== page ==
Every click of the shutter I ask myself why am I taking this photo? If you’ve seen the episode of Seinfeld where Elaine hoards the “sponges” you’ll really understand when I say, I really ask myself; “is this photo ‘sponge’ worthy?”
For a while I used to take photos for other people. Thinking… “OMG, I can’t wait to post this fabulous photo to Flickr, everyone will think its fabulous!” Then the self doubting of seeing other fabulous photographs overwhelmed me. How can I compete in a world full of such wonderful photographers? Who am I, a self-taught photographer, to think I can be better than anyone else at taking photos? Who doesn’t love to have a creative idea pop into their head, plan the shoot, shoot the images, and then seen that idea printed on paper. It’s a wonderful feeling to create art but also daunting, especially if you tend to be over critical of your own work. So I took a break. When I started to take pictures again it was with instant film. I love the low pressure of instant compared to the need to over process a photo into something perfect when maybe it already was.
Many days, I have to remind myself “comparison is the thief of joy” by Theodore Roosevelt. Looking at so many wonderful photographs from all around the world, it’s easy to get caught up into trying to be better than everyone else, in creating the perfect photo, and in shooting what you think other people want to see. I find it very hard to shoot what I love the most, my kids, and not feel like people are getting bored with seeing my kids. She isn’t that good, she only shoots her own girls. THEN I remember who gives a crap if people are bored. Every photo I take is for me and me alone. This is where the sponge theory really kicks into play. As I sit with my eye behind the lens I ask, what am I going to do with this photo? Is it preserving a memory to look back upon? Let’s be honest… every instant film picture I take cost money, and every digital image cost time. I don’t like wasting our money or my time one something I have no clue what to do with. Sure maybe a photo of some flowers don’t always seen practical, but maybe I want to hang it up in my house or sell the prints. Every photographer has their reasons for shooting a photo, it’s knowing the reason that counts.
This weeks 52 week photo isn’t creative. It’s a photo about being real to myself. R. took the photo of mini.me and I together on her birthday with my Nikon FM 35mm. To most photographers it’s a snapshot, an average photo. BUT I wanted mini.me to know I was present on this special day for her, I want her to have a piece of something that even when I’m gone in many years, she will remember this day.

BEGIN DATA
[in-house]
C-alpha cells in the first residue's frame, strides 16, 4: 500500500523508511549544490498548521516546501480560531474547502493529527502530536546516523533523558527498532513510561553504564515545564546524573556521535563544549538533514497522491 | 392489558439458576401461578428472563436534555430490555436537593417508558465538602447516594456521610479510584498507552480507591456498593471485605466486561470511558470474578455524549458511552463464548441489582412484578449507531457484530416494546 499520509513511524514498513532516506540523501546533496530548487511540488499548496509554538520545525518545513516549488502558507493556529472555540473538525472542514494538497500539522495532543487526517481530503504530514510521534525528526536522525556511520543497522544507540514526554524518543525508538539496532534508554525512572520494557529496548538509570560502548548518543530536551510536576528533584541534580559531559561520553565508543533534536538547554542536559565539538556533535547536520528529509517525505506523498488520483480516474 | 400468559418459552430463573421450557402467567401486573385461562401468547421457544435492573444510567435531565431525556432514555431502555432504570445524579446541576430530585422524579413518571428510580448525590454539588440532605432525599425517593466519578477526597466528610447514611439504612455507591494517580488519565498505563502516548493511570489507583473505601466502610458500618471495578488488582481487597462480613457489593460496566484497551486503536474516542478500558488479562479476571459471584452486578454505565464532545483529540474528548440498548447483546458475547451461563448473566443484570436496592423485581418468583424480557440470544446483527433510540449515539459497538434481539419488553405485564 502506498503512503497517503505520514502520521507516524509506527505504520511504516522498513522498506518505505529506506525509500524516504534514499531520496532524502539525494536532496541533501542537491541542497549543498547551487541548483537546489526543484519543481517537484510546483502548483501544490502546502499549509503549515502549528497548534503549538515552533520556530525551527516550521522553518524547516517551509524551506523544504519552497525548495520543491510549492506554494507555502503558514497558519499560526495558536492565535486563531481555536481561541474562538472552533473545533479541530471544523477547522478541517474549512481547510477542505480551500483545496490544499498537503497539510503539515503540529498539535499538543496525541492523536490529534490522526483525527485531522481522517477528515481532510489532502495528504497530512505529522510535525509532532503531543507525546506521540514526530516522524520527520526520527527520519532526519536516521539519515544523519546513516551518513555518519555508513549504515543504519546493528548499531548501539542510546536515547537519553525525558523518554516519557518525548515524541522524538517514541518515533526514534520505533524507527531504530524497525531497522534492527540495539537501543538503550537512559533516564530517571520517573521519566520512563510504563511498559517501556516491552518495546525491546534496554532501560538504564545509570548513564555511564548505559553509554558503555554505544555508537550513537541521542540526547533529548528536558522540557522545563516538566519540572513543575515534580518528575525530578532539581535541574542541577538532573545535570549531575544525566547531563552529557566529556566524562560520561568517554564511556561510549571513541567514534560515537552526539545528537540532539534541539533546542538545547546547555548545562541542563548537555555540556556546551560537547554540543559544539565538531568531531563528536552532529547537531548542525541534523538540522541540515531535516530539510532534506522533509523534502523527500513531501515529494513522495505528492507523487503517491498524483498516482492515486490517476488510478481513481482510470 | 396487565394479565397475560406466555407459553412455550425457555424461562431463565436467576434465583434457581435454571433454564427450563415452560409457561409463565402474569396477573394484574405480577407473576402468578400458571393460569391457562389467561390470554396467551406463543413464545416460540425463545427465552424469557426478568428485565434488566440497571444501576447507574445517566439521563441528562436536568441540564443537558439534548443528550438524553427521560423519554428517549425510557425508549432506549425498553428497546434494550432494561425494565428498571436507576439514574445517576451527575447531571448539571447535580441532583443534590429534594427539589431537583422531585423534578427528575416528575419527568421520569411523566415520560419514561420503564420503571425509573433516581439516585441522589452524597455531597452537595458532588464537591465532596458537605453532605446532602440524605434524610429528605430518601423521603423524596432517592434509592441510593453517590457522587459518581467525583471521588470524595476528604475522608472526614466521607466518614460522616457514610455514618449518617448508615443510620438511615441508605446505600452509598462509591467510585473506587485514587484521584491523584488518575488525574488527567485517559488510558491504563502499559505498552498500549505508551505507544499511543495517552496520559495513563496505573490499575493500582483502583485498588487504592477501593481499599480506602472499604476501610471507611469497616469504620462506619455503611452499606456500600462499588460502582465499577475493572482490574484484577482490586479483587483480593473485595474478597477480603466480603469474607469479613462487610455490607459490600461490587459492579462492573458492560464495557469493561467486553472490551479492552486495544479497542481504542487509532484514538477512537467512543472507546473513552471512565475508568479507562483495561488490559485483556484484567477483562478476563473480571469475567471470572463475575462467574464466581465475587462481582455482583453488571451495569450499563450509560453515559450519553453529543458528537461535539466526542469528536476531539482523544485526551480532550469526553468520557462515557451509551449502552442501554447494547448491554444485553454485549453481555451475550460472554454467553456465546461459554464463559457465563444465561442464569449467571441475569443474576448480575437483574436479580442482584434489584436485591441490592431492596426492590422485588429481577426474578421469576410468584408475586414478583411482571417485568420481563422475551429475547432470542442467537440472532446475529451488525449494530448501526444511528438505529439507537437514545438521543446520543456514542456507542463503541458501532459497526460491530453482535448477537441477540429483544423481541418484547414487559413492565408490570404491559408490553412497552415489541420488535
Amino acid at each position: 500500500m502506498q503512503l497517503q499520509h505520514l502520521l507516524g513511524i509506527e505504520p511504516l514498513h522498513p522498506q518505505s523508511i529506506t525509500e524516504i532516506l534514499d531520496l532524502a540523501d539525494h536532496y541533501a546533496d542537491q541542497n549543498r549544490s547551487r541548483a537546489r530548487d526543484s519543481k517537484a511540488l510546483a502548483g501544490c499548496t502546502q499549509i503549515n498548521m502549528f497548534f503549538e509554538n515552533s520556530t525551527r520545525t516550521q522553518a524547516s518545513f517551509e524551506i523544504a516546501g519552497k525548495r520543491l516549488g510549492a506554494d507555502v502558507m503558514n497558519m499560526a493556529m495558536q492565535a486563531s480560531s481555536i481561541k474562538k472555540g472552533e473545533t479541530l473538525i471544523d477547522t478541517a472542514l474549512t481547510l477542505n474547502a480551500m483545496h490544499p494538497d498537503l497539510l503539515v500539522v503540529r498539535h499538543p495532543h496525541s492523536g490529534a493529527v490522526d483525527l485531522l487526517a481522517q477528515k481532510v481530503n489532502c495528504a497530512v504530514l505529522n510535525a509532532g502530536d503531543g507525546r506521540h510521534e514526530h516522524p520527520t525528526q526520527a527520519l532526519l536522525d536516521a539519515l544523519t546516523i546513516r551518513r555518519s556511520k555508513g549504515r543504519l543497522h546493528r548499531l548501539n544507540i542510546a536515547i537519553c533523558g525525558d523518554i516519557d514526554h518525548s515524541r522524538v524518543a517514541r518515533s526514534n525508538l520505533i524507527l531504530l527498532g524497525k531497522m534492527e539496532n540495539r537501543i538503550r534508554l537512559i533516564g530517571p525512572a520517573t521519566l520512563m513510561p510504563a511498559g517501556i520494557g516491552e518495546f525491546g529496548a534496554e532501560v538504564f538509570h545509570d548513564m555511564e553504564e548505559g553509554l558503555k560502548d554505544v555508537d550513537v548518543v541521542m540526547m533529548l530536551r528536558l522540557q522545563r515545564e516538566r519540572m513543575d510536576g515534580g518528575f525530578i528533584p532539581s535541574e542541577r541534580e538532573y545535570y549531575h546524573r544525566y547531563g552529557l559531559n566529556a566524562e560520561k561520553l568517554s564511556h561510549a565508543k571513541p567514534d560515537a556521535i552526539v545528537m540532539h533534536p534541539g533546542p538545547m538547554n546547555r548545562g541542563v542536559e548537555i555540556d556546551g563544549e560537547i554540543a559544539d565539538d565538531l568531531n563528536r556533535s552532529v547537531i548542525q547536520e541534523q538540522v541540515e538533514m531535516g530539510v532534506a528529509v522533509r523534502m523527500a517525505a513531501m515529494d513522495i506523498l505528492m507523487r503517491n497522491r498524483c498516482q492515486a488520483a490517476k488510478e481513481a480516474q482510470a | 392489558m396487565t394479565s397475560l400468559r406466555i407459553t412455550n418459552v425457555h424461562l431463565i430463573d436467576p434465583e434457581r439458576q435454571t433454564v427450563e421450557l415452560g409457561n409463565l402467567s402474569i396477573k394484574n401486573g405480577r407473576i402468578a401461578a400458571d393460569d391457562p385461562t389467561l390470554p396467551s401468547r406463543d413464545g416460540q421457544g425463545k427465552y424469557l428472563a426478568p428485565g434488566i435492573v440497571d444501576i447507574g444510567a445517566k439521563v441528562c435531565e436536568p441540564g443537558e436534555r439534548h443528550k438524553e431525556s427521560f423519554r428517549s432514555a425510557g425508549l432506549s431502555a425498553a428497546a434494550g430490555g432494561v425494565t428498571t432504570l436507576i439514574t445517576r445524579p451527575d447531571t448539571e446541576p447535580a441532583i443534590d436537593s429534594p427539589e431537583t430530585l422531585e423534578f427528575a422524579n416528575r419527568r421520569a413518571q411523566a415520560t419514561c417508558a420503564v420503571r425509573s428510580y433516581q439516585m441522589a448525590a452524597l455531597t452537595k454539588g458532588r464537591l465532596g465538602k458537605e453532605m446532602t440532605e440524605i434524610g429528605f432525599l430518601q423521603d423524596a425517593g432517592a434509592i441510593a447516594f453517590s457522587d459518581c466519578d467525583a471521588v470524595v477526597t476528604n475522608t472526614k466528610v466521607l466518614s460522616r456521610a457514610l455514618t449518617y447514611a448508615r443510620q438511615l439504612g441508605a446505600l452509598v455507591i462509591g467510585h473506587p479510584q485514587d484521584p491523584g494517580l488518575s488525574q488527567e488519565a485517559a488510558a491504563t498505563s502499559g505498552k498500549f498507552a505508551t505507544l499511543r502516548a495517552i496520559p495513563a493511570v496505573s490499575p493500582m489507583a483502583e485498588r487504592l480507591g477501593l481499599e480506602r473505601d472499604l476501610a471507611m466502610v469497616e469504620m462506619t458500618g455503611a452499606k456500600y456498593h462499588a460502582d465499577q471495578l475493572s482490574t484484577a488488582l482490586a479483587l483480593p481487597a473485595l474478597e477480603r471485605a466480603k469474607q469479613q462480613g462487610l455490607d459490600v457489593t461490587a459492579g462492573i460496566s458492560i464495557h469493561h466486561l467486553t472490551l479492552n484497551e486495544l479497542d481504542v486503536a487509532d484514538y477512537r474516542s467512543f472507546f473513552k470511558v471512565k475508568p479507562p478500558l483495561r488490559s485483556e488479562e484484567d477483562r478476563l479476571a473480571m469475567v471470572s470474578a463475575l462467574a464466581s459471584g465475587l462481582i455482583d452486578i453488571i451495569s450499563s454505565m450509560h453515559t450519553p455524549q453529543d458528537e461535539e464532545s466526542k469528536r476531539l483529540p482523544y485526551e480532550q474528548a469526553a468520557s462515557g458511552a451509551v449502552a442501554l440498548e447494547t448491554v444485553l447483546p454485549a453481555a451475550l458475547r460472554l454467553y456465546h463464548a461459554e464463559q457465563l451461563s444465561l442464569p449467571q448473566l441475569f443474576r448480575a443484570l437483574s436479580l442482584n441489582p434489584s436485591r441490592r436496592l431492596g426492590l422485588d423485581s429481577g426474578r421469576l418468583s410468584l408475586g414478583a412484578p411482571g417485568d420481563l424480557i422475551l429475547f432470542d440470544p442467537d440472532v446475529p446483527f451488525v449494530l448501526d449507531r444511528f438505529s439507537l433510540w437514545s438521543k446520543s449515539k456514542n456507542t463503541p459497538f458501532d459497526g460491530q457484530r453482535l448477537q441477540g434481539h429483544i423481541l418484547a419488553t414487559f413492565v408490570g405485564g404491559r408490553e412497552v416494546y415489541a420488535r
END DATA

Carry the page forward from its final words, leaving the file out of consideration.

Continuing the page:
I loved the look on their faces as they sit behind their birthday cakes, beaming with joy it’s their birthday yet trying to think of a wish!
I love the friendship these two have in each other.
I love that she’s wearing her TKD uniform because she HAD to open her presents before the belt testing.
I just love her face.
I love the missing teeth!
I love how timeless learning about static through balloons can be.
I love how she inspired me to be a stronger person.
I love the quiet moments, and hope the message “i am brave” sinks in.
Love the joy.
I love how through play you can see how the mind works…these two watch too much TV. haha
I love seeing the joy a little effort can make. How when she opens her bedroom on the morning of her birthday she was filled with excitement.
Maybe these photos don’t seem overly exciting to anyone else but me and my family but my two girls are my reason for being. All I try to do is capture our lives in ways which will make everyone look back upon the days and say… “we didn’t have a perfect life, but it was beautiful.”
p.s. All photos taken on Kodak Portra 400 film processed by Old School Photo Lab. The 6×6 photo at the top was taken on a Rolleiflex 3.5F camera, all other images on a Nikon FM 35 mm camera. I’d also like to add, shooting film makes me feel like I am home. While going through the prints trying to decide which images to use for this post, I was over come with joy at how much I have come to love film photography.
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